The other is probably integration with existing practices and tools. There are definitely some particular cases where limitations come up, and this is something that needs to be looked at case by case, and how we can better facilitate Maven and those tools working together. Maven does need to be inflexible in some ways to ensure everything works as designed, but this shouldn’t really stop something from being done, as long as you are still looking at this from the POV of what you want done, not how to do it.

With feedback on what those issues are, hopefull Maven will be a better default fit to more and more real world practices, but still retain the benefits it provides in giving known build patterns.

ISSUE: The attaching of the test and install goals in such a way that they cannot be separated easily and cleanly AND The assumption that testing can occur immediately after compilation and installation… without a deployment.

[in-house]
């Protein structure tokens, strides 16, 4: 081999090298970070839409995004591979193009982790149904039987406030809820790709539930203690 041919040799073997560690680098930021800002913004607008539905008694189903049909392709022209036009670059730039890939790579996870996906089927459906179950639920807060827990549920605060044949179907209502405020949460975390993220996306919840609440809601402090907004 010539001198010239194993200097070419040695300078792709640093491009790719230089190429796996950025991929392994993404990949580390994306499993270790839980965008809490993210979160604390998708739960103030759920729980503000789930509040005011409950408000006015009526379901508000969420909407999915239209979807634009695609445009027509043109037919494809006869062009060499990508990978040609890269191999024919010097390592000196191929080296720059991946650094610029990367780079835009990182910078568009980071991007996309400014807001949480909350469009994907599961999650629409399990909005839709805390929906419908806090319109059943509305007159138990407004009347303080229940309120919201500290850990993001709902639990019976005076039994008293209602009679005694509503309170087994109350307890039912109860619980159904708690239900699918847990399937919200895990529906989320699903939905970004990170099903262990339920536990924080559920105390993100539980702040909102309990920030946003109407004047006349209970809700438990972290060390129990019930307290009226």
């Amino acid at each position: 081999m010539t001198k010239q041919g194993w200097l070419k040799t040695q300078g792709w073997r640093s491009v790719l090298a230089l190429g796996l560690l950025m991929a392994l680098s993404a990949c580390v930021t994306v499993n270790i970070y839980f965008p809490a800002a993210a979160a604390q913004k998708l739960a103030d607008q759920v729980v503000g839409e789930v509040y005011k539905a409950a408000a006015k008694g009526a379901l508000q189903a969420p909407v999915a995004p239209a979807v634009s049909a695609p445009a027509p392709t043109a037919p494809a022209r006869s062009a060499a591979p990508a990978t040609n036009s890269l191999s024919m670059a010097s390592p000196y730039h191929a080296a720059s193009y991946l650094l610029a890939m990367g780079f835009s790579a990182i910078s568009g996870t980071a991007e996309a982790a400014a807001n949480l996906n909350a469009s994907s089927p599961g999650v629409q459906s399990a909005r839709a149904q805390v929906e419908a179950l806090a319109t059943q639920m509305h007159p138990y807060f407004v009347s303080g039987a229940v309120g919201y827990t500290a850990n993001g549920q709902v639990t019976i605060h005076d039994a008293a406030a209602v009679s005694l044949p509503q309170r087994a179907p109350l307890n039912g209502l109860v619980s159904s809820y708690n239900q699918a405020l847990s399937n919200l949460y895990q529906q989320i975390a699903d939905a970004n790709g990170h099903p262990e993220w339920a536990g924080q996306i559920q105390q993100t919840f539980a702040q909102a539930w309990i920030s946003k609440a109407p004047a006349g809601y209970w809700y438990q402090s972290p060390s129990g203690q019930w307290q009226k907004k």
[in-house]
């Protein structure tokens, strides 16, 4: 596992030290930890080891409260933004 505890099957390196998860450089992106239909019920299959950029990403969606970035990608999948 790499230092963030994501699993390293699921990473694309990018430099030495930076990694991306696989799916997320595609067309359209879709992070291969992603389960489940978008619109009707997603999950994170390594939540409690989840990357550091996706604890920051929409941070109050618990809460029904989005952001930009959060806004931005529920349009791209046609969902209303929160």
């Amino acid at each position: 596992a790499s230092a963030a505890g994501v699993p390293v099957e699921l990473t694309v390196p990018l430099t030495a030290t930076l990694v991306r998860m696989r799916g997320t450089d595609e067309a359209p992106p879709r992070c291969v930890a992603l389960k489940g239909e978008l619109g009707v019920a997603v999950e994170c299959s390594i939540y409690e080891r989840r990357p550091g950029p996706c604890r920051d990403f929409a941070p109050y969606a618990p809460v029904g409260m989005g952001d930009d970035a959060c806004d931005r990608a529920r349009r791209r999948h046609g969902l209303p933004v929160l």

M2: I am not yet clear that this is resolved in M2.

The way we have looked to resolve this in m2 is to improve the definition. We have unit tests which are run before packaging as they always have been, and we have what we are calling integration tests that are run after packaging and might require some deployment into the server as is given here.

There were a few different reasons to complain about tests being intrinsically hooked into packaging in Maven1 – none of these reasons are valid, that I know of, in Maven2 as those issues have been resolved, without needing to actually prevent the tests being run.